Washington, May 1 : A new animal study has lent further support to existing researches which state that diacetyl, the ingredient which is largely responsible for the odour and flavour of the butter in popcorn, increases the risk of developing lung disease.
"Workers making microwave popcorn and flavouring chemicals are at increased risk for developing lung disease," said lead researcher, Ann Hubbs of the Pathology and Physiology Research Branch, Health Effects Laboratory Division, National Institute for Occupational Safety and Health, (NIOSH), Centers for Disease Control and Prevention in Morgantown.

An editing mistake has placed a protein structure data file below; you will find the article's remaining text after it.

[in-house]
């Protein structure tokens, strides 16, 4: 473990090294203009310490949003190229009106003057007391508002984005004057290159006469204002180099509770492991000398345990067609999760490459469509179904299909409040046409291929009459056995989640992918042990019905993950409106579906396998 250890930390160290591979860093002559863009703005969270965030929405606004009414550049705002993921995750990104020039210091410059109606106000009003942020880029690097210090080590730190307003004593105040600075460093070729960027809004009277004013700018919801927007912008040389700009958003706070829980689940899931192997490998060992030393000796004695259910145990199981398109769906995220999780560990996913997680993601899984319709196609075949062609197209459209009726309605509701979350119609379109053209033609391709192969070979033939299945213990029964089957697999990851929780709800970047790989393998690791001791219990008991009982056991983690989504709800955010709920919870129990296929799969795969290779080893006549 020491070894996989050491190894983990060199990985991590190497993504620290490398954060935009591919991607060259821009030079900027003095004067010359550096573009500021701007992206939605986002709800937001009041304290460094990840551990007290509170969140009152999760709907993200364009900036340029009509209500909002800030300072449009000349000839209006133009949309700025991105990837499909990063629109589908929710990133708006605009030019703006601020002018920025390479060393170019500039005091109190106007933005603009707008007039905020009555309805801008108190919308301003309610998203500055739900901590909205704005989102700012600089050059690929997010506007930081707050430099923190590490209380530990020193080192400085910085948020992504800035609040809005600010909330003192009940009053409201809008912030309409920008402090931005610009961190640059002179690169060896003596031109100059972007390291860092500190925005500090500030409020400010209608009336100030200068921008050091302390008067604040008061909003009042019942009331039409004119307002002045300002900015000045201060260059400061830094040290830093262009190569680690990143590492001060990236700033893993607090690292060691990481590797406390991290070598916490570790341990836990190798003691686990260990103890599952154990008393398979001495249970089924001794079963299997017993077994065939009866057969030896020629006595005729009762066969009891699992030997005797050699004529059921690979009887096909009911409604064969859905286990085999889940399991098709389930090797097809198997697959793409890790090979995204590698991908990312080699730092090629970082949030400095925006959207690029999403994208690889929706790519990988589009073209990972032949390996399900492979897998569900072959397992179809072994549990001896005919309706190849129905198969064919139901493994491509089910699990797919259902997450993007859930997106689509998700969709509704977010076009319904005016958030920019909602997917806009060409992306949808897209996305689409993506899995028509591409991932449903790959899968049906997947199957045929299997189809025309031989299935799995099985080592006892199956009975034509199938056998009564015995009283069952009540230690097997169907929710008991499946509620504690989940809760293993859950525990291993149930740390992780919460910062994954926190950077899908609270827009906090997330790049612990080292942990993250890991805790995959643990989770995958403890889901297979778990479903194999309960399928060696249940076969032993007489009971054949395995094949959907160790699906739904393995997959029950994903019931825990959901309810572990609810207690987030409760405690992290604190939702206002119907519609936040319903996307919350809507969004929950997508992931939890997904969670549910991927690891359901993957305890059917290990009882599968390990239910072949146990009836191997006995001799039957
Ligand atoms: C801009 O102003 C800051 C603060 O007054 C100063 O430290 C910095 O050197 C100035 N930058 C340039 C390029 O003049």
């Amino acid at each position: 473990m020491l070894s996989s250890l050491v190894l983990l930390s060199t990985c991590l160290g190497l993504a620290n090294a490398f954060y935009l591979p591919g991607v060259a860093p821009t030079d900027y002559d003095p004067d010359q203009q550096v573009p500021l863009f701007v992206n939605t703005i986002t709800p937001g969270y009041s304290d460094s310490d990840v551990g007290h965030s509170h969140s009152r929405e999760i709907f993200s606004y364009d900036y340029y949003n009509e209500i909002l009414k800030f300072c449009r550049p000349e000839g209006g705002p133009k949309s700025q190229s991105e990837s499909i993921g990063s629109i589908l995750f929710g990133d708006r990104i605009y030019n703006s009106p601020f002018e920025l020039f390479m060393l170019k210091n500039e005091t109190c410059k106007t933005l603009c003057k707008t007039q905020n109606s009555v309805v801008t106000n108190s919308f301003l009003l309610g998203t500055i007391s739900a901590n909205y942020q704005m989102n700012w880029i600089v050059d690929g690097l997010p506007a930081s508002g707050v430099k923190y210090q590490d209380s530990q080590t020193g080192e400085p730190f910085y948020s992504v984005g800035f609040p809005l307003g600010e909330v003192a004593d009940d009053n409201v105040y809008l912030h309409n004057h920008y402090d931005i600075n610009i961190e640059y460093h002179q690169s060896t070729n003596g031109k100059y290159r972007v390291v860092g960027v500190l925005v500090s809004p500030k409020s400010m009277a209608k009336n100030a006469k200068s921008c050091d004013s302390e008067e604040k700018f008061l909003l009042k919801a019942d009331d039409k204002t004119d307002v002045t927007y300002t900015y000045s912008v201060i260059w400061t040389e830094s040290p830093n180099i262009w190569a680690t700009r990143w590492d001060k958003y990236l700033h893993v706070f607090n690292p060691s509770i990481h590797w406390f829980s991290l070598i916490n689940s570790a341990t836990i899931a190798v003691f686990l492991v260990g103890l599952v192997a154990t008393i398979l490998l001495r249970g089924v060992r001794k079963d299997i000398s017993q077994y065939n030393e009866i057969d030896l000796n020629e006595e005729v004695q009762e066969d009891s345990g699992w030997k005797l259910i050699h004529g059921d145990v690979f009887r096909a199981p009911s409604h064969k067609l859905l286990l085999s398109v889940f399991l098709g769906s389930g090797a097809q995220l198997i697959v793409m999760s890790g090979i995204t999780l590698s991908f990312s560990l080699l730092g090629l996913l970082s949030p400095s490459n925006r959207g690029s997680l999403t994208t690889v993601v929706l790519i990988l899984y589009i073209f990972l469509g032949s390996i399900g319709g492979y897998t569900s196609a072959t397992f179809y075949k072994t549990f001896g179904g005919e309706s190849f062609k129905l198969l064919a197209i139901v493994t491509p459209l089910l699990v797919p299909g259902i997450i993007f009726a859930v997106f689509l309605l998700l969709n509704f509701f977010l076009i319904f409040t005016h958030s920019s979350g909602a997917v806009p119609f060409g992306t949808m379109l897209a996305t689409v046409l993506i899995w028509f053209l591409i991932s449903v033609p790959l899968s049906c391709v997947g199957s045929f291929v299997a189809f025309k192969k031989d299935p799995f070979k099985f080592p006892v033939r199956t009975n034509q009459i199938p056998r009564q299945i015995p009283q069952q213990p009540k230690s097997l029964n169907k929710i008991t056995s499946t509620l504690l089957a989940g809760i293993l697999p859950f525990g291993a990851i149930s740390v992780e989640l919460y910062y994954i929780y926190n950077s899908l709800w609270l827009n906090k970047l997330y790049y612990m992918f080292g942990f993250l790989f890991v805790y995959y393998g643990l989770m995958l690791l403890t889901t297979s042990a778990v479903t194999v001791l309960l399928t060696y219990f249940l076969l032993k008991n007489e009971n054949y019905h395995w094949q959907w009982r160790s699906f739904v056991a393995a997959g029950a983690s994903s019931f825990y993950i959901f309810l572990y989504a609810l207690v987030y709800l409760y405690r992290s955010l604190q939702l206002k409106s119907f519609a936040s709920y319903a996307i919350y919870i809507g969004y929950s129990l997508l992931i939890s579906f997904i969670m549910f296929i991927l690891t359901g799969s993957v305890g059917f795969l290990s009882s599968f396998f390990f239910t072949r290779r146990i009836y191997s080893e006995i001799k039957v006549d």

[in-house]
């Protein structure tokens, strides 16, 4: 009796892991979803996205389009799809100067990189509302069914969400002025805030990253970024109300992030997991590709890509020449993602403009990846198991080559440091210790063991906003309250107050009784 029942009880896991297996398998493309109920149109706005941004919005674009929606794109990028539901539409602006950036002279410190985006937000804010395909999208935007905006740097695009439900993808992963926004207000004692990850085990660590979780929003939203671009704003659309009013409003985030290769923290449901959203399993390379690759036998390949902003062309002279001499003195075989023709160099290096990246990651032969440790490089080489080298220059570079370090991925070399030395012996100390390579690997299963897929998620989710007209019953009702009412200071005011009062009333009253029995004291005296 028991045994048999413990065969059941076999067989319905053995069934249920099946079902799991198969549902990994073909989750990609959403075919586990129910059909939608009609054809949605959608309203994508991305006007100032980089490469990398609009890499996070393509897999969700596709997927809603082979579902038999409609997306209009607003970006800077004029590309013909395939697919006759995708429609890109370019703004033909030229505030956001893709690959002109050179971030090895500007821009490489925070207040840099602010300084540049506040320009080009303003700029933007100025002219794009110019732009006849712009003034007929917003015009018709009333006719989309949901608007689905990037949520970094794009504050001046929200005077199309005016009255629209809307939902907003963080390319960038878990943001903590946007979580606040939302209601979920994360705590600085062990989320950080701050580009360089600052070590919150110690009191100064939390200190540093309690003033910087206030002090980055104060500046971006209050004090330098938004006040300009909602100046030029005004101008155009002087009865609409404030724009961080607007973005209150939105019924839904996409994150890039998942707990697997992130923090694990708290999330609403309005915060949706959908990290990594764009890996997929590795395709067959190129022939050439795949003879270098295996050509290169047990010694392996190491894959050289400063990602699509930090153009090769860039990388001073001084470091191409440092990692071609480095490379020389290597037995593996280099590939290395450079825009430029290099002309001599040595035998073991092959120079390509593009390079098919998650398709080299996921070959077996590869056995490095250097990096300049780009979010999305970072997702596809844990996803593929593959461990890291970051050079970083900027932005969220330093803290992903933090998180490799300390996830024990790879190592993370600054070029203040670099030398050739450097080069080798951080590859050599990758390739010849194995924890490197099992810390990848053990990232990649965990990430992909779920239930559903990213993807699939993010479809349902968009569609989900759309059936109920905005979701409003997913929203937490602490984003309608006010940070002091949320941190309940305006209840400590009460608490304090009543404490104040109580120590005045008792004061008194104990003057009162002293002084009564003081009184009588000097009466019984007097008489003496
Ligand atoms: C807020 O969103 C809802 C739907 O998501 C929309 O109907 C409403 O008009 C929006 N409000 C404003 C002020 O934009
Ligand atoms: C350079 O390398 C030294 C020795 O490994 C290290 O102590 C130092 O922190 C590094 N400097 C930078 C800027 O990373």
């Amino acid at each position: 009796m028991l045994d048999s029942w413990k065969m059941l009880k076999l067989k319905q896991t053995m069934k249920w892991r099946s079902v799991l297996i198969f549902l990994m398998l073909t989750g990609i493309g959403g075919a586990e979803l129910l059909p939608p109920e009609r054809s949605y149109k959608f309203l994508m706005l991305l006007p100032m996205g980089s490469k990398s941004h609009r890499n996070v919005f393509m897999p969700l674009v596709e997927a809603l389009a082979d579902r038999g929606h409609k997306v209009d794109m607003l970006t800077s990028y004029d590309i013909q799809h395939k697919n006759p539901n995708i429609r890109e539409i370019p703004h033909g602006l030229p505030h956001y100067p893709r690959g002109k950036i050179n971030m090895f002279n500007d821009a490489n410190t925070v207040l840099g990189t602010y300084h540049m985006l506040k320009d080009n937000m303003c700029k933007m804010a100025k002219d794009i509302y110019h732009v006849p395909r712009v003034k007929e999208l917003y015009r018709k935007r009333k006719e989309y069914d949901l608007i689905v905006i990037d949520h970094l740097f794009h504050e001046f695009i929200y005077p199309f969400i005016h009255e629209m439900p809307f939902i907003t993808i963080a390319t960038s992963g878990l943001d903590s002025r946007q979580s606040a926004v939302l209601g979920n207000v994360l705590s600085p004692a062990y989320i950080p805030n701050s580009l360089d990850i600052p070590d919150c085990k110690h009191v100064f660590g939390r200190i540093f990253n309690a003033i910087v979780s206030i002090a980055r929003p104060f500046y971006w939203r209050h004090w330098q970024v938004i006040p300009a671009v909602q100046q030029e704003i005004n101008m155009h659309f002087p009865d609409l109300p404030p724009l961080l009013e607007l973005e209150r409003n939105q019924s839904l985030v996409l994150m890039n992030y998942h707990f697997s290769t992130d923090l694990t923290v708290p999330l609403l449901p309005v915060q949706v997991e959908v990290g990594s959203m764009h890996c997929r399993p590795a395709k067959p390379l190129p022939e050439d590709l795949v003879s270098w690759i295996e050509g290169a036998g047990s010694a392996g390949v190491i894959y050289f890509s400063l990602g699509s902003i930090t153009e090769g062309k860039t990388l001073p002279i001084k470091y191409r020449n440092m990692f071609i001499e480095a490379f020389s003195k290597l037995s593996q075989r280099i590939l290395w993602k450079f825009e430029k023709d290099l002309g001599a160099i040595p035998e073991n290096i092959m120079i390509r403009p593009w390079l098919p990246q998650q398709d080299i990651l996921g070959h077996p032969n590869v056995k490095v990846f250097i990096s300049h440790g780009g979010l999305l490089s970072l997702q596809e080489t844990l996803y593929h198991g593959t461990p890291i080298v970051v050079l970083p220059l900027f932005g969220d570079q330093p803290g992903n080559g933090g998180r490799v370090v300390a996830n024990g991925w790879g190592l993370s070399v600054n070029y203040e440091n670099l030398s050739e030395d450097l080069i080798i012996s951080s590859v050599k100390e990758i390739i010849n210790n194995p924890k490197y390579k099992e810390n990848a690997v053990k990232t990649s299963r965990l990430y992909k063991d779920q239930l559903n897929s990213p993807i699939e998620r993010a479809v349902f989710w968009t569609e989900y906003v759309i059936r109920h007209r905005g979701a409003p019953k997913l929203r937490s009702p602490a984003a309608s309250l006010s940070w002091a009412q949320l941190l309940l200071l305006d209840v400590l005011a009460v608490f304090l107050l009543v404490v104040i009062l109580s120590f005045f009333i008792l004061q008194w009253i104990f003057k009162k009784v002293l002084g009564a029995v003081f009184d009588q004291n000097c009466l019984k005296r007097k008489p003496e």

"This research, in conjunction with other recent studies, supports the conclusion that diacetyl is an inhalation hazard and further studies are needed to also investigate other agents in butter flavouring so we have the information needed to protect workers."
Diacetyl is easily vaporized at temperatures used in microwave popcorn production, which results in high concentrations in the workplace.
The occupational disease bronchiolitis obliterans syndrome (BOS), or "popcorn worker's lung" was first acknowledged in 2001 among the workers of an American chemical plant that produced microwave able popcorn.
The study is published in the current issue of Toxicologic Pathology.